There are also a whole host of other benefits available, including:

Platinum Concierge – available 24-hours a day to advise, support and simplify Cardmember travel and lifestyle needs

Lounge access – relax in one of over 700 airport lounges sprawled across over 90 countries with Priority Pass.

Hotel deals and upgrades – with Fine Hotel and Resorts plus benefits including room upgrades if available at check-in, complimentary breakfast and late check-out with Starwood and Club Carlson hotels.

Wi-Fi access – thanks to Boingo, with over a million hotspots globally.

Membership Rewards – earn 1 Membership Reward point for virtually every £1 spent. Membership Rewards points can be redeemed against a wide range of shopping, flights and holidays across a range of globally renowned brands including Paul Smith, British Airways and Harrods.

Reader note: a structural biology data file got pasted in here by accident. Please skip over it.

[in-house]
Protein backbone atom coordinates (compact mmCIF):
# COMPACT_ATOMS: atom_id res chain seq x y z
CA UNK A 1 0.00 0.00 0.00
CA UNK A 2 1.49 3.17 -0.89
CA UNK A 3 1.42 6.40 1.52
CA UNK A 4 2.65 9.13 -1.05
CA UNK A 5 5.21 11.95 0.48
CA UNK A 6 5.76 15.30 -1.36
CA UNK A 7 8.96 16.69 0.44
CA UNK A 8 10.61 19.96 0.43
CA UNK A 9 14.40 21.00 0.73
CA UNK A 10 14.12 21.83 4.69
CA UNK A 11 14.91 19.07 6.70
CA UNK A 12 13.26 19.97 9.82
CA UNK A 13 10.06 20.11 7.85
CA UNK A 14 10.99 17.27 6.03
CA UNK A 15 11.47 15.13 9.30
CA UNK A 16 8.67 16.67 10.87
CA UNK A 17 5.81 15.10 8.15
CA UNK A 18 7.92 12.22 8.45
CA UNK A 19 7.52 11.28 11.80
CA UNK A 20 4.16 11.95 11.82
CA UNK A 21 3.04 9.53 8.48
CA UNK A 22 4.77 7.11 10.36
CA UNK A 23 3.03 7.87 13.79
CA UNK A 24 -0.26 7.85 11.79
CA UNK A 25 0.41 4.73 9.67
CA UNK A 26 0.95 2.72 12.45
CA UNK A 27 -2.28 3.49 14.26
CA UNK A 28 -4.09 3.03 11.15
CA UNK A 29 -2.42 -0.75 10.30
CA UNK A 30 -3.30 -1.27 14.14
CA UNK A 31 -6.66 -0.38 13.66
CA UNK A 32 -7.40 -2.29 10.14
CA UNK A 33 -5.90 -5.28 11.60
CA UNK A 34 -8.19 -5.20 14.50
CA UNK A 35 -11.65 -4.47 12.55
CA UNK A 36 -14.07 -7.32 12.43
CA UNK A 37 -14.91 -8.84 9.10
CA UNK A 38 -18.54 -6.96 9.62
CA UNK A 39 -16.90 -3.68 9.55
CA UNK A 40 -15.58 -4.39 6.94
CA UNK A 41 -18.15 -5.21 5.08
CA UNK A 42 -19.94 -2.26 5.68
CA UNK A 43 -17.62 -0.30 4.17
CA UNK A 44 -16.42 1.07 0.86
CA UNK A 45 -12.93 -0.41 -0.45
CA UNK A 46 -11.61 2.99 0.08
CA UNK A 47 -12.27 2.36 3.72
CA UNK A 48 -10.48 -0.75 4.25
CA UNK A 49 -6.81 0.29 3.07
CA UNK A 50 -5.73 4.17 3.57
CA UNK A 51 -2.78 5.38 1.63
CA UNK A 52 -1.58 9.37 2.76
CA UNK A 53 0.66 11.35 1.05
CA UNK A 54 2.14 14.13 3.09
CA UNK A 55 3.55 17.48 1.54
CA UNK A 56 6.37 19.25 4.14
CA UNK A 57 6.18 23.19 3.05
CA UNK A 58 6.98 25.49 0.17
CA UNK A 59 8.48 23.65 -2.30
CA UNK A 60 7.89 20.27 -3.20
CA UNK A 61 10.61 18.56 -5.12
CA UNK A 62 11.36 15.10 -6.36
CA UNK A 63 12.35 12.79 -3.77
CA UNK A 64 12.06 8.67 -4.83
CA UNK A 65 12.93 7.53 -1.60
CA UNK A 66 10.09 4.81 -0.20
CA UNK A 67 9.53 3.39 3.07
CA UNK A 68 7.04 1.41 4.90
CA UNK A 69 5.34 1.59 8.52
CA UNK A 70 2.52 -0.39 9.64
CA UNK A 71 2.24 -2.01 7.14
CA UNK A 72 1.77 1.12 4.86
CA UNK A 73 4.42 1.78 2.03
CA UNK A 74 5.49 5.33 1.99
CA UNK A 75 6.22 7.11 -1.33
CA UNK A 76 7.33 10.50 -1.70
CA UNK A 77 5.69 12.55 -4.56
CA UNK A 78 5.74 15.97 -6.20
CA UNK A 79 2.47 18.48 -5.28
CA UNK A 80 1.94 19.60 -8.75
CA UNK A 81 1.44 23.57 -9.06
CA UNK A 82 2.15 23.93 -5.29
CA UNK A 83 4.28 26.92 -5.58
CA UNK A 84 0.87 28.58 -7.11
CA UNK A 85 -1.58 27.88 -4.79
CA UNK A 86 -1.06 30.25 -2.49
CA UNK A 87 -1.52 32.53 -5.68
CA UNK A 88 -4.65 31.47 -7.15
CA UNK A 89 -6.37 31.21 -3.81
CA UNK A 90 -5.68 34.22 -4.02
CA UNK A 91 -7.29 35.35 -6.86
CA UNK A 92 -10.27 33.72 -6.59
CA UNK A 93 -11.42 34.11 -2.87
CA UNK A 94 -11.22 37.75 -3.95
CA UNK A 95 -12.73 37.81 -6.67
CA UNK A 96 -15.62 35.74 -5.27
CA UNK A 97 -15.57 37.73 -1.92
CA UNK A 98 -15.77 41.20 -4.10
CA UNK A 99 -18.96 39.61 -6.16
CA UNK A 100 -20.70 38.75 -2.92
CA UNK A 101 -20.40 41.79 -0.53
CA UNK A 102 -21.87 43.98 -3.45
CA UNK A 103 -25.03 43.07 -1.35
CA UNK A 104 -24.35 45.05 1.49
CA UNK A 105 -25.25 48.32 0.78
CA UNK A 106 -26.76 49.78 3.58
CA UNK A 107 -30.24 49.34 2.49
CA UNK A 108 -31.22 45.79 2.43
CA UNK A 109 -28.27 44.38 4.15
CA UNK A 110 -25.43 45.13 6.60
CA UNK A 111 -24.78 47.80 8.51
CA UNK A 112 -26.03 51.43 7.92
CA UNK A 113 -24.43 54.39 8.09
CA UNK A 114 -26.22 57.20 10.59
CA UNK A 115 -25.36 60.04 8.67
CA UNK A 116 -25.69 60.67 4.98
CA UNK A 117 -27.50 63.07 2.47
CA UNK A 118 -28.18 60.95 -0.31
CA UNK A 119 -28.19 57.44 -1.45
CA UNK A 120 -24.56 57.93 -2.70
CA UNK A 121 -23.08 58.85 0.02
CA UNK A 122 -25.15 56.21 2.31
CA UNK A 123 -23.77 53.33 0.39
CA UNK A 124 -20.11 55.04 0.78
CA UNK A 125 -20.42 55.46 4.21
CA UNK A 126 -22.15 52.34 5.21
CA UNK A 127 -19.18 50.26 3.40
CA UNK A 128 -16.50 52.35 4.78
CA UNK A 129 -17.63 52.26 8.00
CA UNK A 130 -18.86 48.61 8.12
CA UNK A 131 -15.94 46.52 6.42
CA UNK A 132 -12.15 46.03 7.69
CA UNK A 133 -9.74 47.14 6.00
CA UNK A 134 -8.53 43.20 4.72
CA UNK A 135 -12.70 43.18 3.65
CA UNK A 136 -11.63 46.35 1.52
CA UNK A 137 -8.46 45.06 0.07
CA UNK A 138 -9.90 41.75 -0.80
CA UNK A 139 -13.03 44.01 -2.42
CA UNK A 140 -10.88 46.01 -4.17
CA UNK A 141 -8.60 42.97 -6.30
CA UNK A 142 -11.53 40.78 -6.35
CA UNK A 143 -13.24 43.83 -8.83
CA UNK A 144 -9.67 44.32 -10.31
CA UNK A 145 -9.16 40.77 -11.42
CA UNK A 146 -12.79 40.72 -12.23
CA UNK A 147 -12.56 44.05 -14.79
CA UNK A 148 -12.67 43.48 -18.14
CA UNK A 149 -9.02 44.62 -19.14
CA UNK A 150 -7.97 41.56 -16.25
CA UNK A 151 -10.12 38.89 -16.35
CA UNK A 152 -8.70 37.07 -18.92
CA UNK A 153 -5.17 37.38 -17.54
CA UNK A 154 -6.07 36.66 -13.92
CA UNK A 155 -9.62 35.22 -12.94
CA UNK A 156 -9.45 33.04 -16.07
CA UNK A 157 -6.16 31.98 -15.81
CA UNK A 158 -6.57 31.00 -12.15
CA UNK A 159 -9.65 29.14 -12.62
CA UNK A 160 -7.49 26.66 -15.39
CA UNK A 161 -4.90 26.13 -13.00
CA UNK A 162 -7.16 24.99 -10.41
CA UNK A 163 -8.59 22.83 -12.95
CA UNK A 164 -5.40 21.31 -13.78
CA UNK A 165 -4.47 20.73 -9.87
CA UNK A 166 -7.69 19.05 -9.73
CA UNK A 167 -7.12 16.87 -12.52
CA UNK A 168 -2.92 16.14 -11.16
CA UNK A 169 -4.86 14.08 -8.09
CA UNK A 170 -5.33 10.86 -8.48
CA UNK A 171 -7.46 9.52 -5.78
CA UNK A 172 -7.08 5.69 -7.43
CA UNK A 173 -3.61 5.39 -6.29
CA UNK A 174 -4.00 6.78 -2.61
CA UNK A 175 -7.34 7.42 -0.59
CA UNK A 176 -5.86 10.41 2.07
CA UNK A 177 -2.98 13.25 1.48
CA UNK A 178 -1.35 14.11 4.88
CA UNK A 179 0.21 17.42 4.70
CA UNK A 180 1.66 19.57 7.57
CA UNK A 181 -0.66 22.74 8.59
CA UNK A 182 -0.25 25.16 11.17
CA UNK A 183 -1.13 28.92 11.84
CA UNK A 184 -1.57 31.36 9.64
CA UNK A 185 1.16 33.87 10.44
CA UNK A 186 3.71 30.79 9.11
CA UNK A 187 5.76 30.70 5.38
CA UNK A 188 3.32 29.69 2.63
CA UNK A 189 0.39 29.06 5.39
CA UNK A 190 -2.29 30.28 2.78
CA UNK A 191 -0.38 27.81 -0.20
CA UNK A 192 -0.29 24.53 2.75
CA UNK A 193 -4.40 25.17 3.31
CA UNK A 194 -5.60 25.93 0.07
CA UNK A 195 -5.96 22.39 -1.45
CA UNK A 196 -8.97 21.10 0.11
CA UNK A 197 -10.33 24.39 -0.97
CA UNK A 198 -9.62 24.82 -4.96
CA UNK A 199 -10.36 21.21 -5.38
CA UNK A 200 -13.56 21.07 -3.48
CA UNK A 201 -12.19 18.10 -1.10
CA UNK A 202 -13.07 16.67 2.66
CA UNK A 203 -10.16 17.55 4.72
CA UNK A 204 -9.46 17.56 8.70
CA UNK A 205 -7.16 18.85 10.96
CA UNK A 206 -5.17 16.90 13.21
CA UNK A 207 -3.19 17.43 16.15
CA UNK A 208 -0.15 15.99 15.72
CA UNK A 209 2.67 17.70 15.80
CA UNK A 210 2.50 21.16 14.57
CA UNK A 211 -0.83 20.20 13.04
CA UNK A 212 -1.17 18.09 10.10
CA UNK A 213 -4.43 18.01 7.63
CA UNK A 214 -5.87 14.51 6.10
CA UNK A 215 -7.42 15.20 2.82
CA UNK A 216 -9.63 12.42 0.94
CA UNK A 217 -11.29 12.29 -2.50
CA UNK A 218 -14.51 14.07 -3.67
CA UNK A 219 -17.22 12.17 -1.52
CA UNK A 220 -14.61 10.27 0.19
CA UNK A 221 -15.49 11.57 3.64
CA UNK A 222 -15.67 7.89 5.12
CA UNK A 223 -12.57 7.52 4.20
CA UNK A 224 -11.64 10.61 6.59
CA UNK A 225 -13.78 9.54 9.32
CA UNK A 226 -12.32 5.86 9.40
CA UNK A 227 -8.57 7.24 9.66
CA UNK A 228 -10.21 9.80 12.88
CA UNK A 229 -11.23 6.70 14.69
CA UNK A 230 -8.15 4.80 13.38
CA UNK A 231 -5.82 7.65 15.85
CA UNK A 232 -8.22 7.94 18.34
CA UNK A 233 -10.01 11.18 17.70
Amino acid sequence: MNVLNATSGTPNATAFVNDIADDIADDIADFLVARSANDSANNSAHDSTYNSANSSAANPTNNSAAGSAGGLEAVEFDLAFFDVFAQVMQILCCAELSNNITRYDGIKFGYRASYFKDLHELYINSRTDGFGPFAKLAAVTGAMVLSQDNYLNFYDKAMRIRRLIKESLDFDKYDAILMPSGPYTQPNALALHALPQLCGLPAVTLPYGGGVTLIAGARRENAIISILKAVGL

Platinum from American Express has an annual fee of £450. Applicants must be 18 years old or over and approval is subject to status.

If my fantastic experience has whet your appetite and you want to find out more about becoming a Platinum Cardmember, visit https://www.americanexpress.com/uk/content/platinum-card

Welcome offer

The great news is that you can earn 30,000 Membership Rewards points when you spend £2,000 in your first three months of Cardmembership, which can be redeemed against the following, among other amazing benefits:

 Two return flights from London to Barcelona/Venice (15,000 Membership Rewards points per person) or one business class flight from London to Barcelona/Venice (30,000 Membership Rewards points per person).

 One Membership Rewards Point can also be converted to one Avios point, giving access to a whole host of travel benefits. Terms, taxes, fees and charges apply.

This article was written in association with American Express. A Luxury Travel Blog maintains full editorial control of the content published on this site.

If you’d prefer a Card without any rewards, or other features of a Cardmembership fee, an alternative Card is available.

The Platinum Card is offered by American Express Services Europe Limited which has its registered office at Belgrave House, 76 Buckingham Palace Road, London, SW1W 9AX, United Kingdom. It is registered in England and Wales with Company Number 1833139 and authorised and regulated by the Financial Conduct Authority.